The Death of Mechanical CPR (mCPR)? Hell No!

Bellezzo was a guest on R.E.B.E.L. EM's podcast episode 34.

Our friends, Salim Rezaie and Anand Swaminathan, do a bangup job of reviewing this recent article, published in December 2016, that suggests that mechanical CPR (mCPR) may be more harmful than manual chest compressions:

  1. Buckler DG et al. Association of Mechanical Cardiopulmonary Resuscitation Device Use With Cardiac Arrest Outcomes: A Population-Based Study Using the CARES Registry (Cardiac Arrest Registry to Enhance Survival). Circulation 2016; 134: 2131 – 2133. PMID: 2799402

Bellezzo showed up to kick the article in the nuts.

Check out the REBEL EM blog and podcast:

http://rebelem.com/episode-34-death-mechanical-cpr-mcpr/

EDECMO 17 – The Reanimateur: Lionel Lamhaut on Pre-Hospital ECPR

Lamhaut

Dr. Lionel Lamhaut

In this episode Zack sits down with Dr. Lionel Lamhaut, an anesthesiologist and “reanimateur” from Paris, France, about their pre-hospital ECMO program. Yes. You read that right. This group from France is  sending an ECMO team to the scene of the cardiac arrest and, in appropriate cases, initiating ECMO in the field.  Does this really work? What are the logistics of making this happen? Is this the future of pre-hospital resuscitation? Does this model translate to EMS models in other countries?  And most importantly, does this finally challenge the despicable “Termination of Resuscitation” (TOR) policies that have been metastasizing throughout our EMS communities?

The Plague of the TOR:

In the U.S. the “Termination of  Resuscitation” (TOR) policies are plaguing our pre-hospital colleagues. By TOR ideology, paramedics arrive to the scene of an arrested patient and work the patient until either ROSC or death.  This is the “stay and play” model at its extreme.  They simply don't transport patients to the hospital unless they achieve ROSC in the field.  No ROSC = No transport.  Dead.   We have become victims of our own success; Paramedics are now so good that they can do (almost) everything in the field that could be done at the hospital.  And, as the argument goes, transporting patients only results in: 1.) lesser-quality chest compressions, 2.) potential EMS/rescuer injury (by not being strapped into their safety harnesses during transport), 3.) inherent public dangers in transporting patients “Code 3” (lights and sirens), etc.  In other words, Emergency Departments traditionally couldn't offer anything that medics could not offer in the field and the quality and safety of the patient and the rescuers was worse because of the transport.

Well…that all changes with ECMO.  Here are the three current options:

  1. San Diego:  In our Emergency Department Emergency Physicians initiate ECMO.  We still suffer from the policies of TOR but try to encourage our EMS team to consider transport of certain patients.
  2. Australia (CHEER), rescuers initiate CPR with a mechanical chest compression device, begin intra-arrest cooling, and transport immediately to their ECMO/CPB center (The Alfred Hospital in Melbourne). For more on CHEER and the Alfred Hospital in Melbourne, Australia, check out Part 1 of our interview with Dr. Stephen Bernard on EDECMO Episode 14.  And Part 2 of our interview with Dr. Bernard was EDECMO Episode 15.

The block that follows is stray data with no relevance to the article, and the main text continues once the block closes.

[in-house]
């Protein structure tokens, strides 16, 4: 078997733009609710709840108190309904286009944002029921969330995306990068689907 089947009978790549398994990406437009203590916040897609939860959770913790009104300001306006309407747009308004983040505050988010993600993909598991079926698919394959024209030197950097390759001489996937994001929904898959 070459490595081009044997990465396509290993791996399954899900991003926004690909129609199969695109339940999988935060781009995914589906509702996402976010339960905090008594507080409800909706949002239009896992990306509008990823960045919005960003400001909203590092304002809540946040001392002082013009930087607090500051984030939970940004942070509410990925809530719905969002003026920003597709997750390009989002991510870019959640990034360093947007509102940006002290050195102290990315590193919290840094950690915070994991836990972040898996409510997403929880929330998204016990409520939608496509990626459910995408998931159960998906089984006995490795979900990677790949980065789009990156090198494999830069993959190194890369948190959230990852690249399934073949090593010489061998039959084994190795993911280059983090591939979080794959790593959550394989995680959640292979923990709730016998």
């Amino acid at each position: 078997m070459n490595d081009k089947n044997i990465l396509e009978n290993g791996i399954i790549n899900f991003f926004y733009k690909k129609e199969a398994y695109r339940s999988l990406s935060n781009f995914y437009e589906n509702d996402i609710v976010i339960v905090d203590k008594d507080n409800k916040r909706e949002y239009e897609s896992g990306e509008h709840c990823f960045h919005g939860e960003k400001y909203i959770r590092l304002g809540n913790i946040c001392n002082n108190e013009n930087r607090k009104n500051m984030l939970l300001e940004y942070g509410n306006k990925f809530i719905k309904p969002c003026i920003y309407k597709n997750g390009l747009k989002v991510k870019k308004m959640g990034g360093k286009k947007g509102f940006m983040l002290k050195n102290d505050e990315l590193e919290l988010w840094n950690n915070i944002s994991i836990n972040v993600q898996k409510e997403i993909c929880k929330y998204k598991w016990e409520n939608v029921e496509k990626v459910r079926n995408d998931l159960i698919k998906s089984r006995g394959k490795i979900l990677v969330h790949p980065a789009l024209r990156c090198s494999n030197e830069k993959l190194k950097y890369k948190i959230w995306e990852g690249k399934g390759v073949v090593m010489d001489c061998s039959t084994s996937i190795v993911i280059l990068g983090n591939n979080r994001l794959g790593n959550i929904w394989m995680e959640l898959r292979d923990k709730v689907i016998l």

3. France: Pre-Hospital ECMO.  Hell, the word “Reanimation” is painted right on the front of the ambulances in Paris!    This is what this episode of the EDECMO podcast is all about.

 

Mobile ICU = First responders

-physician on ambulance

-“Exactly like trauma room”

Prehospital ECMO Team

– 2 senior non-surgeon physicians with expertise in ECMO, 1 nurse, 1 paramedic

– Maquet™ Cardiohelp

– 2 units of packed RBCs and 2 units of FFP

– Sedation

– Therapeutic Hypothermia

Approach

– Seldinger technique with modified cutdown of proximal vessels. They FIRST do a cutdown to expose the femoral vessels. They then insert the needle DISTAL to the femoral cutdown and visualize direct vessel access within the open surgical field.  That way, the cannulas are actually placed percutaneous while vessel access can be directly visualized. Lionel says that this approach is actually faster and safer than just blindly stabbing around with the needle as is done with a blind percutaneous method. Hybrid seldinger

Inclusion Criteria

– Physician on scene makes assessment

– Positive bystander of CPR

– Younger people

– Shockable rhythm better

Ideology

– Out of hospital cardiac arrest survivorship should be the same as In-hospital cardiac arrest

– Need to decrease low flow state (shorten the time patients need chest compressions by getting them on the pump ASAP)

– 20 minutes to bypass in the field from arrival of prehospital ECMO team

– This gives you bypass of less than 60 minutes

– “Load and Go” is not fast enough

Results

– 10% survival from prehospital ECMO

– ECMO is a “Bridge to Neurologic Assessment”

– Organ Donation

Examples of Pre-hospital ECMO*

ECMO at the Louvre

ECMO at the Louvre

ECMO in the Supermarket

ECMO in the Supermarket

ECMO in the street

ECMO in the street

ECMO in the Subway

ECMO in the Subway

(*photos courtesy of Lionel Lamhaut)

Two Articles By Lamhaut:

Successful treatment of refractory cardiac arrest by emergency physicians using pre-hospital ECLS

Safety and feasibility of prehospital extra corporeal life support implementation by non-surgeons for out-of-hospital refractory cardiac arrest

Want More?

EDECMO 14: The CHEER Trial with Dr. Stephen Bernard

EDECMO 15: Part 2 of our interview with Dr. Stephen Bernard

INTENSIVE: The Alfred Hospital's amazing ECMO site